Relationships are a driving force in society and there is no place where this is seen better than in Hamlet by William Shakespeare. Hamlet is the Prince of Denmark and he has recently lost his father. He is the next in line to the crown, but for some reason he has not obtained it. Hamlet is a tragic figure from the start, but it is his attempt to relate to others that makes him even more tragic. Hamlet has a detestable relationship with King Claudius, his father’s successor.
Claudius is Hamlet’s uncle and he has married Hamlet’s mother. Hamlet’s rapport with Claudius is openly hostile, yet he refuses to stand up to him. Even though Claudius is Hamlet’s major antagonist, he acts as if he cares about Hamlet in public while Hamlet does not hide his repulsion of the new king. He does not challenge him with his charges murder, information he obtained from his father’s ghost, and adultery, but instead he plots to allow Claudius tell on himself.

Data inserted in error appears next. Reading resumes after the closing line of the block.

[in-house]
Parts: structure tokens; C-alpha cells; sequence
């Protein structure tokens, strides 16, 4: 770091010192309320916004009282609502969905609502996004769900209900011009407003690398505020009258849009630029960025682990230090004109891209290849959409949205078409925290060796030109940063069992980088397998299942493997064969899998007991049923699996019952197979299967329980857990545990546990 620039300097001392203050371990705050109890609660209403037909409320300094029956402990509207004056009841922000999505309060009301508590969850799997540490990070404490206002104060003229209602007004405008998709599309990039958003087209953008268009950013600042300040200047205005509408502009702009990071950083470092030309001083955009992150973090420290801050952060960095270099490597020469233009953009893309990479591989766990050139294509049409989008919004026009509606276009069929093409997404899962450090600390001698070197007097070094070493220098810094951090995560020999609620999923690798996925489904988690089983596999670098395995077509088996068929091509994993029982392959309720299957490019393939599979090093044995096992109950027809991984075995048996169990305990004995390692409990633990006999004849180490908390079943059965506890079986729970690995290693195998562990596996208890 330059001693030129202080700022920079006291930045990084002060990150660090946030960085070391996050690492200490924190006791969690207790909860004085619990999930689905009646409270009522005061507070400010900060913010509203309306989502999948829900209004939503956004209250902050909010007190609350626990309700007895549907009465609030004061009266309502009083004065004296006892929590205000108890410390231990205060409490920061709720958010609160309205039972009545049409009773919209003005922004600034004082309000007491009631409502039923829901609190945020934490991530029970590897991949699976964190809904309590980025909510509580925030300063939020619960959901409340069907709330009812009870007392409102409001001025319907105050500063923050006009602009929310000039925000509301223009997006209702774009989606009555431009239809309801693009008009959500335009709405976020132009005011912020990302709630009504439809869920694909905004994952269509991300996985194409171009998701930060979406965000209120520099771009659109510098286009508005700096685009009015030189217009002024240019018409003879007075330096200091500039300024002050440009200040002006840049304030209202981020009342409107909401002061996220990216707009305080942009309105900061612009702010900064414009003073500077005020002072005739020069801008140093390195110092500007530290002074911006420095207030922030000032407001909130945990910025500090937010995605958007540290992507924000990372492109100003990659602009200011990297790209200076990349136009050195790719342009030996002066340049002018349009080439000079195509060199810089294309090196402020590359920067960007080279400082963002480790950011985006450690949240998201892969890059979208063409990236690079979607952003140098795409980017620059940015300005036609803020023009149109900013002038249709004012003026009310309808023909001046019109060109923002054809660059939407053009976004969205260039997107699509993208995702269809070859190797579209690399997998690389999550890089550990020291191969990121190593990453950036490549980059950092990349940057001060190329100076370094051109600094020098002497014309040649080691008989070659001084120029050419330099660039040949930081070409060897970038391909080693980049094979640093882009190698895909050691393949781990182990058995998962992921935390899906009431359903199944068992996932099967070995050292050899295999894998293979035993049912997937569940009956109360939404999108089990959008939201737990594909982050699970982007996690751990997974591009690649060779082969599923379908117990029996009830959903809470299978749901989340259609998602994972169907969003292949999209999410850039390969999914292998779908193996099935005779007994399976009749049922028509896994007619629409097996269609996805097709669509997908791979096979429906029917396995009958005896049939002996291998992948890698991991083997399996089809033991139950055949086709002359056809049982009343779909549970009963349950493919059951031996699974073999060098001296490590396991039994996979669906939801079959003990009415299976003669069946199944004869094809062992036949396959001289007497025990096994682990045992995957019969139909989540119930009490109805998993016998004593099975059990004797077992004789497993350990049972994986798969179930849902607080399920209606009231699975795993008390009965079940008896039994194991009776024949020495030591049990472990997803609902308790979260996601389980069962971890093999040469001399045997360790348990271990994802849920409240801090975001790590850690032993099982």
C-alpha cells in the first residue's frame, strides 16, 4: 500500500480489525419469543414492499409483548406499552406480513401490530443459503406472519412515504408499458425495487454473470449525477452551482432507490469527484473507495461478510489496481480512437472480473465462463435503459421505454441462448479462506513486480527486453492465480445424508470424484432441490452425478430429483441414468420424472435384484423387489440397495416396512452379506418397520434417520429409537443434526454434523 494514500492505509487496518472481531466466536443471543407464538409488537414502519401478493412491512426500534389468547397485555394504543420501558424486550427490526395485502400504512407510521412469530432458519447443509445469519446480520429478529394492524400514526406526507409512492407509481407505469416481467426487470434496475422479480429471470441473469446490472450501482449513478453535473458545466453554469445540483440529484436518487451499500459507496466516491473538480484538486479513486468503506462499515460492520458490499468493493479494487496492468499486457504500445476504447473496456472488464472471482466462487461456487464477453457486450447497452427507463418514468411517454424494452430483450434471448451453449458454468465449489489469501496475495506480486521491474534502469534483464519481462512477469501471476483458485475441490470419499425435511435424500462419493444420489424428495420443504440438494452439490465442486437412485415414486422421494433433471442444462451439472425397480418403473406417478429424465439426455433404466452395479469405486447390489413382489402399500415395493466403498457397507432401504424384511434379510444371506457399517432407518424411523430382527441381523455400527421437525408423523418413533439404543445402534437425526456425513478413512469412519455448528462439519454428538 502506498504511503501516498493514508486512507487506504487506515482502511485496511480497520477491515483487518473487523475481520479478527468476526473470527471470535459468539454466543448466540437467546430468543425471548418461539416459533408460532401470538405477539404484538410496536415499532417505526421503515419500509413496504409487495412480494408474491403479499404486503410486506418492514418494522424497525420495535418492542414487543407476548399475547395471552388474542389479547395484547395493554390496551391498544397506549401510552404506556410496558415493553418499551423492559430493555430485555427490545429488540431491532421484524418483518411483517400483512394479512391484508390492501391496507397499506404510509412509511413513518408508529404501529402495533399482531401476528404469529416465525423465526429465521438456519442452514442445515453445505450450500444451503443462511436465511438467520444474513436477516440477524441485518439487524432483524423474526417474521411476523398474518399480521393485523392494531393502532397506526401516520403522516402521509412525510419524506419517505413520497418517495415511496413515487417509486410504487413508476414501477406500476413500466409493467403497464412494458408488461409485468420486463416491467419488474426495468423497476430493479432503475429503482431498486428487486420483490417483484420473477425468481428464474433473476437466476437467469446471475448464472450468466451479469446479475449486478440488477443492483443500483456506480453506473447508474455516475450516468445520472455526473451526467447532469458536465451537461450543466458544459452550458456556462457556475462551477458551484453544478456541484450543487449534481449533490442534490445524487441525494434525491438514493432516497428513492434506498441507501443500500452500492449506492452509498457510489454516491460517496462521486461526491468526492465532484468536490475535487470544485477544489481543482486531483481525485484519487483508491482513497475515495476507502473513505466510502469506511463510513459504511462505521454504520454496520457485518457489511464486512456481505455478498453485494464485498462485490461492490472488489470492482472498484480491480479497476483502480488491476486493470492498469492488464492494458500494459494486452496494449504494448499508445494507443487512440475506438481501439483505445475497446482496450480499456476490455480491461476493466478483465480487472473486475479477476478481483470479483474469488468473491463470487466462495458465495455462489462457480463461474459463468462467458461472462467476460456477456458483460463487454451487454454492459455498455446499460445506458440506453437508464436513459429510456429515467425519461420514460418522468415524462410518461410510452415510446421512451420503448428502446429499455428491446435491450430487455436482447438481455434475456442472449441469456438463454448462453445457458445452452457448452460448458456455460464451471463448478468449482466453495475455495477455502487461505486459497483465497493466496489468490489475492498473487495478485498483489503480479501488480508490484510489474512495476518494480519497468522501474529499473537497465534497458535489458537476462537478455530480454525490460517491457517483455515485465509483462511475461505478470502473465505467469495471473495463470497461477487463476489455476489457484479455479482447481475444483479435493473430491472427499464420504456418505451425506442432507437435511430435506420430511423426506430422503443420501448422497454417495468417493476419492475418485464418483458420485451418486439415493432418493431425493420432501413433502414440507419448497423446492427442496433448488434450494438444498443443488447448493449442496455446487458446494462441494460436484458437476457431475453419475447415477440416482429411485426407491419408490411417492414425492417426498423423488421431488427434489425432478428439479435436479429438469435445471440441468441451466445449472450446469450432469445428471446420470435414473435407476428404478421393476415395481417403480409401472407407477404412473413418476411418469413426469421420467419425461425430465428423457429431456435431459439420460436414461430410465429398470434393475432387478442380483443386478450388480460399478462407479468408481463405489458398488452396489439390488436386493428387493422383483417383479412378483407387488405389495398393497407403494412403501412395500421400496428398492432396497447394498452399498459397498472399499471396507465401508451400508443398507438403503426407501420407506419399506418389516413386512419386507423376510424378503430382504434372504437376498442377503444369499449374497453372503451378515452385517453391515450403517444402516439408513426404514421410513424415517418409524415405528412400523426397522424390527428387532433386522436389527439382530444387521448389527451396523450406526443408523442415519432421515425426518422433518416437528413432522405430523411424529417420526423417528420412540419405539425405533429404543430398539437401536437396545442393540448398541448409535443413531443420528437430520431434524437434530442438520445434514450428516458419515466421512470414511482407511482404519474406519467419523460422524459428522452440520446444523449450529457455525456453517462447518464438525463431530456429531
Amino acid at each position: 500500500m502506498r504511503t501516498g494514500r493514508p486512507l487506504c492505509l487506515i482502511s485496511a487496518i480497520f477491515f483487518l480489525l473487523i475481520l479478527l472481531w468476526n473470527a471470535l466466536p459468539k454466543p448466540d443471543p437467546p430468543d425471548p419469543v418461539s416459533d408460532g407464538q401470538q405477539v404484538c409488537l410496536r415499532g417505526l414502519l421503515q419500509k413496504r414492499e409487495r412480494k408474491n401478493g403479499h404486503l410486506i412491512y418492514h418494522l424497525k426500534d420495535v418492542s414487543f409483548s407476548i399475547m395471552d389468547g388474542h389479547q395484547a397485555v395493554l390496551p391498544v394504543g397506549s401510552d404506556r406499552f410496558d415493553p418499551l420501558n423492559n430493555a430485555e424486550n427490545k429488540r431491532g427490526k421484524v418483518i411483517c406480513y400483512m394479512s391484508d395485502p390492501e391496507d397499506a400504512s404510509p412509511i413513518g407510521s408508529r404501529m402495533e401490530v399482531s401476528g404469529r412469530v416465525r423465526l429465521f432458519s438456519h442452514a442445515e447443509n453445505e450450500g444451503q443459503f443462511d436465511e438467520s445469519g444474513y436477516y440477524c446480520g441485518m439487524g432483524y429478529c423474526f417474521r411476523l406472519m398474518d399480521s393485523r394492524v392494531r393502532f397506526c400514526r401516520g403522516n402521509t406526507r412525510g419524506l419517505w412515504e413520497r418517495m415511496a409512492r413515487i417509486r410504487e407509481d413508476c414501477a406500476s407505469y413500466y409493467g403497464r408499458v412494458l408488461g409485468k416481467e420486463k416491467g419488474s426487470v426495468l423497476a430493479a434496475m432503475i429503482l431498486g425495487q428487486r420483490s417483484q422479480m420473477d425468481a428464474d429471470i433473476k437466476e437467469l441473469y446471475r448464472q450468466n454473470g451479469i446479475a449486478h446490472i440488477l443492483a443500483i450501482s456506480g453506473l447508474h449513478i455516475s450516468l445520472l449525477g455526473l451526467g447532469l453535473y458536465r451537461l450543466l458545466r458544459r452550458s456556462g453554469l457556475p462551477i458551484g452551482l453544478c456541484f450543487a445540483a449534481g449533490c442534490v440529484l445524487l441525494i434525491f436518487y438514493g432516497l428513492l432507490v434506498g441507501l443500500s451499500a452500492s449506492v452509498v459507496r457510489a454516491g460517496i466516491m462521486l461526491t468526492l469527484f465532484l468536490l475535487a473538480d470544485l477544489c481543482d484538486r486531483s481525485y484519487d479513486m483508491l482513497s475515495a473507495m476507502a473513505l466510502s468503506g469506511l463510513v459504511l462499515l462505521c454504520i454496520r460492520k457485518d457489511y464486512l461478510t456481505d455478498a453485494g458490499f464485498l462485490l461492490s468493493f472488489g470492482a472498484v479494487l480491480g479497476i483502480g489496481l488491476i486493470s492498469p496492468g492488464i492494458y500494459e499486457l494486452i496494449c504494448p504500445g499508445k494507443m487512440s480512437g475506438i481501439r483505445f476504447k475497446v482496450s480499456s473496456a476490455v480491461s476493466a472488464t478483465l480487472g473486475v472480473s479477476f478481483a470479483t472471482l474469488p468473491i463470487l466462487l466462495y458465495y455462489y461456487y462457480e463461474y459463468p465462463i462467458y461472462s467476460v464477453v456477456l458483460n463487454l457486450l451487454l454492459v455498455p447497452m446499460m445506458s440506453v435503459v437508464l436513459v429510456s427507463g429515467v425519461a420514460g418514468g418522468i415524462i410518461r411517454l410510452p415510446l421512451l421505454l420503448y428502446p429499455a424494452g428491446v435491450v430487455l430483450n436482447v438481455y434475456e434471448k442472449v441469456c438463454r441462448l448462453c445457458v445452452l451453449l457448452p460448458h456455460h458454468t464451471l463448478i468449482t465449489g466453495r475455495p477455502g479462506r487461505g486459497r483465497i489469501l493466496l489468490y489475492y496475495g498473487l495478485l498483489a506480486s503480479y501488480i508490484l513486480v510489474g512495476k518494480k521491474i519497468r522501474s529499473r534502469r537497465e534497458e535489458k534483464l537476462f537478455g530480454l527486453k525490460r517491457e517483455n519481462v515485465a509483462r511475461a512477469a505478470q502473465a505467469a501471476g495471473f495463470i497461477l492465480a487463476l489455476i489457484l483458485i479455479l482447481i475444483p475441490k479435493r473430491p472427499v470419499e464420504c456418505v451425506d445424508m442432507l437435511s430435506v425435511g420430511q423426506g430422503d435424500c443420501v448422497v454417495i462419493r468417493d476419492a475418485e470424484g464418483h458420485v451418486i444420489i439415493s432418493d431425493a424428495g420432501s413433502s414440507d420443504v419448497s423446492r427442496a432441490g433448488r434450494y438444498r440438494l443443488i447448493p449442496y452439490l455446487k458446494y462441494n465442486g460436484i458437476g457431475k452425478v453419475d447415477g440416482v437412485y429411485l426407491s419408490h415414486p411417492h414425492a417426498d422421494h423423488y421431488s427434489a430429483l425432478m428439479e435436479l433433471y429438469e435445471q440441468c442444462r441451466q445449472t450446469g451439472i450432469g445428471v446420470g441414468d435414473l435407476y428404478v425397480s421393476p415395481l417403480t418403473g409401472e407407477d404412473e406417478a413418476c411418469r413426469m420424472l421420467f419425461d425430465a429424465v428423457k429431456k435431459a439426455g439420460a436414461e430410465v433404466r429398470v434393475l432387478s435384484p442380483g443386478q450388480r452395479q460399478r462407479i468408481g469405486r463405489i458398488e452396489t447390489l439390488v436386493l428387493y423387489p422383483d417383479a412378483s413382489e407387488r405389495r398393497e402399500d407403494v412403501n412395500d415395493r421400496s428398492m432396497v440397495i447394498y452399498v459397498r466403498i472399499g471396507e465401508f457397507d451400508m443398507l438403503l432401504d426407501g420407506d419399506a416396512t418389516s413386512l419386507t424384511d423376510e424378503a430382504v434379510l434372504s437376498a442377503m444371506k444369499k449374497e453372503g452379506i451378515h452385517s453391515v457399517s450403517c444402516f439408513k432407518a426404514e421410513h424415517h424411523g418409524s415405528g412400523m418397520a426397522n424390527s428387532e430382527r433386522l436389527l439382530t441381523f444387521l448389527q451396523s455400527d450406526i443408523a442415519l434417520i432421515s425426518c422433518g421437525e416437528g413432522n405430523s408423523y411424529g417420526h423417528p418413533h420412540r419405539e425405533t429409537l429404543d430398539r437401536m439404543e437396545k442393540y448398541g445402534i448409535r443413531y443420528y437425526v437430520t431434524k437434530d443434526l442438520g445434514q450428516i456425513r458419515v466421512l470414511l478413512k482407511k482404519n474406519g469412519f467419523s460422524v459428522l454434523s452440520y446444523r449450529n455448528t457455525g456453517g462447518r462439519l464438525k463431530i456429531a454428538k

Hamlet has the opposite relationship with his father’s ghost. While he shows nothing by disdain for Claudius, he shows his father respect and admiration. He heeds his father advice about revenging his death while not seeking revenge upon his mother, Queen Gertrude. There is an obvious love and affection in the relationship between Prince Hamlet and the ghost of King Hamlet because they obviously miss each other from the tenderness in which they speak to each other.
The ghost also trust Prince Hamlet with the information and the instructions of what he wants done to King Claudius. It is also obvious that Prince Hamlet completely trust his father because he does not even question the validity of the facts surrounding his death. Hamlet displays his complex personality in the relationships that he has with the different characters in the play. He can be openly cruel and disrespectful to those who he finds contemptible and yet completely loyal and loving to those whom he cares about.